Sometimes it seems like everyone I talk to wants to write a book. I’ve lost count of the number of people who’ve told me they have a great idea; all they need is the time, motivation, a new laptop or some other little thing that will allow them to create the next bestselling novel or the definitive world history.
And, you know, some of the ideas I hear would make good books. So why haven’t they been written? Motivation is a primary reason, I’m sure. It’s hard to get up an hour early or to skip your favourite TV program to work on a manuscript. But some people do it. What gives them the will to park themselves in front of their keyboard and write instead of just talking or dreaming about it?
For most folks there’s a defining moment when they decide to go for it and do their best to become a published author. A couple of years ago Chevy Stevens (the pen name of Rene Unischewski) was working as a real estate agent in Nanaimo. But she wanted to write a book.
“I figured if I was going to do it, now would be the time,” she said in an interview with the Nanaimo Daily News. “It’s a lot harder years later, especially if you’re married and have children.”
So Chevy quit her job, sold her house and lived off her savings for two years. When she’d written the best novel she could, she hired a professional editor to help her make it even better.
Stevens was willing to take some big risks but they resulted in an agent, a contract and a book that made the New York Times Bestseller List and is currently optioned for a movie.
For Comox Valley resident, Harold Macy, it was different. He’s written scores of short stories and won numerous awards for them. But he wanted to write a book.
About six years ago he began a fiction/nonfiction hybrid based on his experiences as a forester. He’d write and rewrite and, on occasion, take his manuscript to workshops to get feedback and hone his craft.
Eventually Harold knew his manuscript was as ready as it would ever be. He also knew he’d be 65 soon and wanted his book published sooner rather than later. So he investigated his options and decided to self-publish. The Four Storey Forest, which includes a dust jacket blurb from award-winning author Jack Hodgins, is scheduled for release this May.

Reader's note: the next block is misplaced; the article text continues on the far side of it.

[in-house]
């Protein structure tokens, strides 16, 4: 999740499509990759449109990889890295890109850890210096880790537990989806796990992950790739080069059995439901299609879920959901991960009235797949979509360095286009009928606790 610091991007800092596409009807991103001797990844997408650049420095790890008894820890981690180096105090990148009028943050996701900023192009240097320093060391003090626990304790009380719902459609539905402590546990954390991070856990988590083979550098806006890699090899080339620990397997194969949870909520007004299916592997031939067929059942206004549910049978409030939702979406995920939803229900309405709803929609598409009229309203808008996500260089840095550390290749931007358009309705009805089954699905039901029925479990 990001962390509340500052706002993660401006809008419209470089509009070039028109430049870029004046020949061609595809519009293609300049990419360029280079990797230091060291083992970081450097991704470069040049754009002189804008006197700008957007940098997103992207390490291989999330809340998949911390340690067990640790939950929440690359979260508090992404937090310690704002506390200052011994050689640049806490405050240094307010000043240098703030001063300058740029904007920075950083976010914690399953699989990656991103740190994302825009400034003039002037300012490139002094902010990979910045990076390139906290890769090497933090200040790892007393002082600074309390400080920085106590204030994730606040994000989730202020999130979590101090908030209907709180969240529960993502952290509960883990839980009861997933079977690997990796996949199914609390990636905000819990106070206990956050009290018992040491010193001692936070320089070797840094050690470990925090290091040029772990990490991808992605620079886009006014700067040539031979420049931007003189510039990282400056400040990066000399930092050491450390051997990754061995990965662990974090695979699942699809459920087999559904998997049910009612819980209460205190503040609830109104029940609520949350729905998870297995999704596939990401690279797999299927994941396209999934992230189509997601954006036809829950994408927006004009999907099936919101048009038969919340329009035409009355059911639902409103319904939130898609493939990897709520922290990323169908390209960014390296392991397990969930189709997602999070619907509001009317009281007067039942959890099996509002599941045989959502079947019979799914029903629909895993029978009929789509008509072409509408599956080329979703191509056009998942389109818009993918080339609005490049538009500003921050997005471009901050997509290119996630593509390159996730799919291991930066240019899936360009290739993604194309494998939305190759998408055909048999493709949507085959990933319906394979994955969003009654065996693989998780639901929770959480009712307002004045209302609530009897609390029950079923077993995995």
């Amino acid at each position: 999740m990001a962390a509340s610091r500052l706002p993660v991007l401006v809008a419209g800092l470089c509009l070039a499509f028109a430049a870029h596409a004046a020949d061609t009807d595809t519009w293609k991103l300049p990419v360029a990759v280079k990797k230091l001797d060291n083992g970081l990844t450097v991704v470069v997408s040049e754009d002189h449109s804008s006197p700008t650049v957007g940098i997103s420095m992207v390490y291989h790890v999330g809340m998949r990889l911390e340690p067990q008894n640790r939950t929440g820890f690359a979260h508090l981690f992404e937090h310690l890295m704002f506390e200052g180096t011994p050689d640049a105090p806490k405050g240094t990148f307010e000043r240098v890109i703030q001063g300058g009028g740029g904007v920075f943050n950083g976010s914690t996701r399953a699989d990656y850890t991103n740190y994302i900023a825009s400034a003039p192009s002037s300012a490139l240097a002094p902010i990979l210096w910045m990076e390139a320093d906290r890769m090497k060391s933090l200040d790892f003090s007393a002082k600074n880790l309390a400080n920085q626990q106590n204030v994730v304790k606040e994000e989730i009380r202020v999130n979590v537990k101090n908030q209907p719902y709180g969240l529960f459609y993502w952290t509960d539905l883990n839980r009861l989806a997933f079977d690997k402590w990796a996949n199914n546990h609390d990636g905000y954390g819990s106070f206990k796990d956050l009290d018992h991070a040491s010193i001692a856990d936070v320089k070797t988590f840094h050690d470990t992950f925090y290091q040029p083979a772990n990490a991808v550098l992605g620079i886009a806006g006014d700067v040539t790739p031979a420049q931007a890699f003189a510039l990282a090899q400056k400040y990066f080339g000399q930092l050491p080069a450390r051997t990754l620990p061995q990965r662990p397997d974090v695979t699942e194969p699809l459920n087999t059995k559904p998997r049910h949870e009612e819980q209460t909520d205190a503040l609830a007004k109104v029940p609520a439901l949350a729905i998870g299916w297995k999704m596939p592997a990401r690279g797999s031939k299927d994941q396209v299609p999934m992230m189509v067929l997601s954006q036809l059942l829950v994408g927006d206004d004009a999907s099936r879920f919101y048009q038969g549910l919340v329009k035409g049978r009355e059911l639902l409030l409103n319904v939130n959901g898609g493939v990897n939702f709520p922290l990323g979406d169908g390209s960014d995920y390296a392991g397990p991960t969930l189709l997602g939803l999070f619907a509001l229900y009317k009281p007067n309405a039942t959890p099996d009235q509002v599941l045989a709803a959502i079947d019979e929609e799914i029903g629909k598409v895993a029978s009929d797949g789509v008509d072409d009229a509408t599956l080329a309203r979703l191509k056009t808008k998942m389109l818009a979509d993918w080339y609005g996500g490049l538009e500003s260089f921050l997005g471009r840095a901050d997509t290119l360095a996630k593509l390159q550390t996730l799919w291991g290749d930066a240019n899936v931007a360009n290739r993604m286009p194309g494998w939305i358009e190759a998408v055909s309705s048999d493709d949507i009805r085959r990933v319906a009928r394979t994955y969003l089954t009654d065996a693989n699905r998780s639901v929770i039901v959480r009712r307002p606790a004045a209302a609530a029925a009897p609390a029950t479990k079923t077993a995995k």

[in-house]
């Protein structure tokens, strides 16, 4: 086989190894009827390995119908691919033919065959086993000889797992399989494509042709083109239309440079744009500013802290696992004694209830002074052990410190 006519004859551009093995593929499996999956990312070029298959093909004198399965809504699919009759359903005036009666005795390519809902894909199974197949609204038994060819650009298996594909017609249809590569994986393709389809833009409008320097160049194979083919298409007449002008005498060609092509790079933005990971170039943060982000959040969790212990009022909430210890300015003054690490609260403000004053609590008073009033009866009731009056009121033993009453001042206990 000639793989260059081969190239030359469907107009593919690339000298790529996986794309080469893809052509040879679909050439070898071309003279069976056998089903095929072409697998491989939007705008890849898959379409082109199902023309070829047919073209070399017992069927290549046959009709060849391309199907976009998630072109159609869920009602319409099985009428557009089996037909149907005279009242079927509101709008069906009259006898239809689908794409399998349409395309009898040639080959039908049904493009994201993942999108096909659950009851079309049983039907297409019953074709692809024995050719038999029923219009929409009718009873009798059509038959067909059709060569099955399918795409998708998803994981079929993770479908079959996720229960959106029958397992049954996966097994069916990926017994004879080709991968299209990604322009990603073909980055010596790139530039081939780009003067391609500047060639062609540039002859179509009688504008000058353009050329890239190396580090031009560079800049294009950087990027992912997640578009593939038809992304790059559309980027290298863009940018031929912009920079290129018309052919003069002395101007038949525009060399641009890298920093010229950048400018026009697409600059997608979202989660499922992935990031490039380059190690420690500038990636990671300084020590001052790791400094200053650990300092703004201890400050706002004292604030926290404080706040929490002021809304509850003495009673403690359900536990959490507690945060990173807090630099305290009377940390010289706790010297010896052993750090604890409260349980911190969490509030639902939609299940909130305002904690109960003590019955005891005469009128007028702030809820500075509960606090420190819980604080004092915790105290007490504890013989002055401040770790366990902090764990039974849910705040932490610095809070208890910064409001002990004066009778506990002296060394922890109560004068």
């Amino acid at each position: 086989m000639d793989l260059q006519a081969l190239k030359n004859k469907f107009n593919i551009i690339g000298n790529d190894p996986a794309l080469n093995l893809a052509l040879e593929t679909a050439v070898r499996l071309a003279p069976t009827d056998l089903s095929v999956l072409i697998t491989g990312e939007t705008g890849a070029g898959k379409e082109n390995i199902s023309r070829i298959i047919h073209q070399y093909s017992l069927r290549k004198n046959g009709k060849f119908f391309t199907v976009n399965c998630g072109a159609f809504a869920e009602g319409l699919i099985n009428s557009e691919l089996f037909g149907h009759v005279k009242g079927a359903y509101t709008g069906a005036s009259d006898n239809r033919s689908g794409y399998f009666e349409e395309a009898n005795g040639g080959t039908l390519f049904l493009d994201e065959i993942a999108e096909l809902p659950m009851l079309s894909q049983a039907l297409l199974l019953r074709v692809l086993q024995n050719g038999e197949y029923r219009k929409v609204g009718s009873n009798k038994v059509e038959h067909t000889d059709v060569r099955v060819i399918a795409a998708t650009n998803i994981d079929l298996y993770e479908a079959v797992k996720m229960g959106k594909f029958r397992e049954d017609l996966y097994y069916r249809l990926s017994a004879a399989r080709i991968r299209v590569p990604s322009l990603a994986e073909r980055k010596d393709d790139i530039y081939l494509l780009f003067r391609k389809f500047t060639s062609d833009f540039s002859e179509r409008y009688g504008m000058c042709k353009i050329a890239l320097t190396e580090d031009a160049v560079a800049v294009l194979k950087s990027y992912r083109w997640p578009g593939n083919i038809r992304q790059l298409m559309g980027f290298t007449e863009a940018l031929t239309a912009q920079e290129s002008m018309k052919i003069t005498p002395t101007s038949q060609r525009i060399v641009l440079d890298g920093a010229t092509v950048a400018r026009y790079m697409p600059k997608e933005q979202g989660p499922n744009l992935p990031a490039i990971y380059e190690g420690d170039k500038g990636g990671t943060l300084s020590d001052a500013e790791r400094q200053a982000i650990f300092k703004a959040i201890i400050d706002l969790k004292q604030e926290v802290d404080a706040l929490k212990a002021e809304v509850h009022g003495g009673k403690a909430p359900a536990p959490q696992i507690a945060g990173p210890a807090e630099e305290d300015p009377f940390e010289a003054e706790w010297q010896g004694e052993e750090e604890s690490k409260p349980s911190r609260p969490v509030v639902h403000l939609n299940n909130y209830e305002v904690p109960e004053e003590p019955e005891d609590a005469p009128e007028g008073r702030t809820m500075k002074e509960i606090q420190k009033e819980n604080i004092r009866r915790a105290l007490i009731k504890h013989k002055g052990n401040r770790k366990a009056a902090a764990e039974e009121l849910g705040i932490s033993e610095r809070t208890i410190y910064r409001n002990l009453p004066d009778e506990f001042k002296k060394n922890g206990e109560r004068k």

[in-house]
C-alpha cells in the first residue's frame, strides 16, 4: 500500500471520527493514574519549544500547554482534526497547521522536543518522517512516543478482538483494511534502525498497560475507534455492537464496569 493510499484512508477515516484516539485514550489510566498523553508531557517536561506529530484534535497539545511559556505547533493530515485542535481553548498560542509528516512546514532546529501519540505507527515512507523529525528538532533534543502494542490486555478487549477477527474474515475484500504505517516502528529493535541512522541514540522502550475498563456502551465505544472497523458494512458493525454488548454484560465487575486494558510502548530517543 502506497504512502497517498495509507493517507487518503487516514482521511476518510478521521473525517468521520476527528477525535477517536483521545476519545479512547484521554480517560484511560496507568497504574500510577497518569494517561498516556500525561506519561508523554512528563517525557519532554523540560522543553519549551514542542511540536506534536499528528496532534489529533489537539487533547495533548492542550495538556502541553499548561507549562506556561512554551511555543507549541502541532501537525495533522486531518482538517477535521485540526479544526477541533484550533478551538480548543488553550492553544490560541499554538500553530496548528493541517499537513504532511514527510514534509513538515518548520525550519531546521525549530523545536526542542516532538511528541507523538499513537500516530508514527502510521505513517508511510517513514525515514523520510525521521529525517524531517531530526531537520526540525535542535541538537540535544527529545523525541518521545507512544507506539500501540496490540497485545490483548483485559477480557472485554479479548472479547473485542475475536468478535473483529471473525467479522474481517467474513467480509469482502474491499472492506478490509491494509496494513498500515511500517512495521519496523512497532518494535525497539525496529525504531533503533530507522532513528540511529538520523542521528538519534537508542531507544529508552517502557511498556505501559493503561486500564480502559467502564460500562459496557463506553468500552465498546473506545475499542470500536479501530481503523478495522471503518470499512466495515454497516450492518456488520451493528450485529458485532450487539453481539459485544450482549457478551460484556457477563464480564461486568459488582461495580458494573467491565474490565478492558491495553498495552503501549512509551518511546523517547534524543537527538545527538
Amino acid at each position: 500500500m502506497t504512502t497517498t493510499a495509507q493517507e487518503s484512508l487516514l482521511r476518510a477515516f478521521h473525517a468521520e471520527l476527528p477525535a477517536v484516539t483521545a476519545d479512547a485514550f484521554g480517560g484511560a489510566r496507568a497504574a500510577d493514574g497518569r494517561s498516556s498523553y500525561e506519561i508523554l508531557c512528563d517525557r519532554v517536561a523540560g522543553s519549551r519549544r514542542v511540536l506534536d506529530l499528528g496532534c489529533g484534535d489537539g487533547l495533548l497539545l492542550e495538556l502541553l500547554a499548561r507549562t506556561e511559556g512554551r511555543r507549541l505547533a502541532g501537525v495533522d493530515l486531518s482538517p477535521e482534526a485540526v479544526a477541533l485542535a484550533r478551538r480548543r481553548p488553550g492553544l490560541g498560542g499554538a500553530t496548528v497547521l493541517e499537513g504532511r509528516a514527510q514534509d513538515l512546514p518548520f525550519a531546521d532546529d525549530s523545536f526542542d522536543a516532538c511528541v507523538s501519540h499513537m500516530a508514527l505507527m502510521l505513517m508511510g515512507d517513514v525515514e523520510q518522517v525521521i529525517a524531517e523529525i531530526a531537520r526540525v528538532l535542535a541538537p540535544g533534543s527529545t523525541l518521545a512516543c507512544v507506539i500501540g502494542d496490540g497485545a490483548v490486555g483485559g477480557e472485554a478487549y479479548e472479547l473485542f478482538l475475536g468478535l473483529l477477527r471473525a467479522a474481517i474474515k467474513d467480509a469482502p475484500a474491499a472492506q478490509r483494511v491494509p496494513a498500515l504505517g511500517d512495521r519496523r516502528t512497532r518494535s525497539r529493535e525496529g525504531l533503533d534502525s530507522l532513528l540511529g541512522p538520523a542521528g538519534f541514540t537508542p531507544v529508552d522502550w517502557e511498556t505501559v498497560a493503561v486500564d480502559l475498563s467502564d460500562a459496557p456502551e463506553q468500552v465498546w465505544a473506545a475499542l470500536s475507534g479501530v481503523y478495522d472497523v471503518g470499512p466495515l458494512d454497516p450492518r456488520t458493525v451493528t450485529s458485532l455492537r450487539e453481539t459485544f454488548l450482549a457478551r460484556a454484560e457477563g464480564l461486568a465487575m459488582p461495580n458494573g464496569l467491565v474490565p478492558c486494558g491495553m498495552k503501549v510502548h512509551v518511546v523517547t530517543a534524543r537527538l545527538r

I met Harold 25 years ago at a writing retreat at Strathcona Park Lodge. That was my watershed moment. I’d had a few articles published but, like everyone else, I wanted to write a book.
Getting away from the obligations and distractions of daily life and spending time with like-minded people opened my mind to the possibilities of what I could do — if I was prepared to work at it. And receiving feedback from published author, Bill Valgardson, was invaluable.
What did you do – or what will it take for you — to make your book dream a reality?
One Reply to “Making your book dream a reality”
Motivation, that’s it! the catalyst that separates the writer from the wannabe that never seems to get around to it and perhaps never will. But how does one obtain this key ingredient? Well, like Harold Macy has for BC forestry issues, it’s a passion for one’s subject. And for me personally I’ve always been very obsessive with my interests in West Coast regional and maritime history. When, say, I’m onto an overlooked shipwreck story, I find myself possessed and not satisfied until I’ve ferreted out every possible research lead and detail before actually getting down to writing the story.
This single mindedness supplies more than enough motivation but it also provides another benefit: focus and the ability to stick to one topic. Having said that, I really haven’t had that many rejections. Sharp minded editors are quick to pick up on your passion but, most of all, ability to not wander off from the theme of the story…